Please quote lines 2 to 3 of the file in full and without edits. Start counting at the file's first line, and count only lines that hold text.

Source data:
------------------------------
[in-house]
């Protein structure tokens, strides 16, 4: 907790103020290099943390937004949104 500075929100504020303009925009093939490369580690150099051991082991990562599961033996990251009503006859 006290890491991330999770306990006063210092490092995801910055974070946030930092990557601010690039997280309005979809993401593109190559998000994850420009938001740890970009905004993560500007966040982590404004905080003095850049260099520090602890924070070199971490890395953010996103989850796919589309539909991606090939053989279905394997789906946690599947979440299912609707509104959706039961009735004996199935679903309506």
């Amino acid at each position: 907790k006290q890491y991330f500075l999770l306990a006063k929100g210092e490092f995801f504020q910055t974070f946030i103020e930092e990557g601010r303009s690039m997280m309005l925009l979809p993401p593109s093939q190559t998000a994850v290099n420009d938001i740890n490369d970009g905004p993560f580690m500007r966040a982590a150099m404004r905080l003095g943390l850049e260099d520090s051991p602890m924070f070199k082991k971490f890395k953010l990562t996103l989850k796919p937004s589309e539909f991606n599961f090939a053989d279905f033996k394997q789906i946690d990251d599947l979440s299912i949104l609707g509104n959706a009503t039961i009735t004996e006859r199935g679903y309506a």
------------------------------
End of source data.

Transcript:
């Protein structure tokens, strides 16, 4: 907790103020290099943390937004949104 500075929100504020303009925009093939490369580690150099051991082991990562599961033996990251009503006859 006290890491991330999770306990006063210092490092995801910055974070946030930092990557601010690039997280309005979809993401593109190559998000994850420009938001740890970009905004993560500007966040982590404004905080003095850049260099520090602890924070070199971490890395953010996103989850796919589309539909991606090939053989279905394997789906946690599947979440299912609707509104959706039961009735004996199935679903309506």
């Amino acid at each position: 907790k006290q890491y991330f500075l999770l306990a006063k929100g210092e490092f995801f504020q910055t974070f946030i103020e930092e990557g601010r303009s690039m997280m309005l925009l979809p993401p593109s093939q190559t998000a994850v290099n420009d938001i740890n490369d970009g905004p993560f580690m500007r966040a982590a150099m404004r905080l003095g943390l850049e260099d520090s051991p602890m924070f070199k082991k971490f890395k953010l990562t996103l989850k796919p937004s589309e539909f991606n599961f090939a053989d279905f033996k394997q789906i946690d990251d599947l979440s299912i949104l609707g509104n959706a009503t039961i009735t004996e006859r199935g679903y309506a």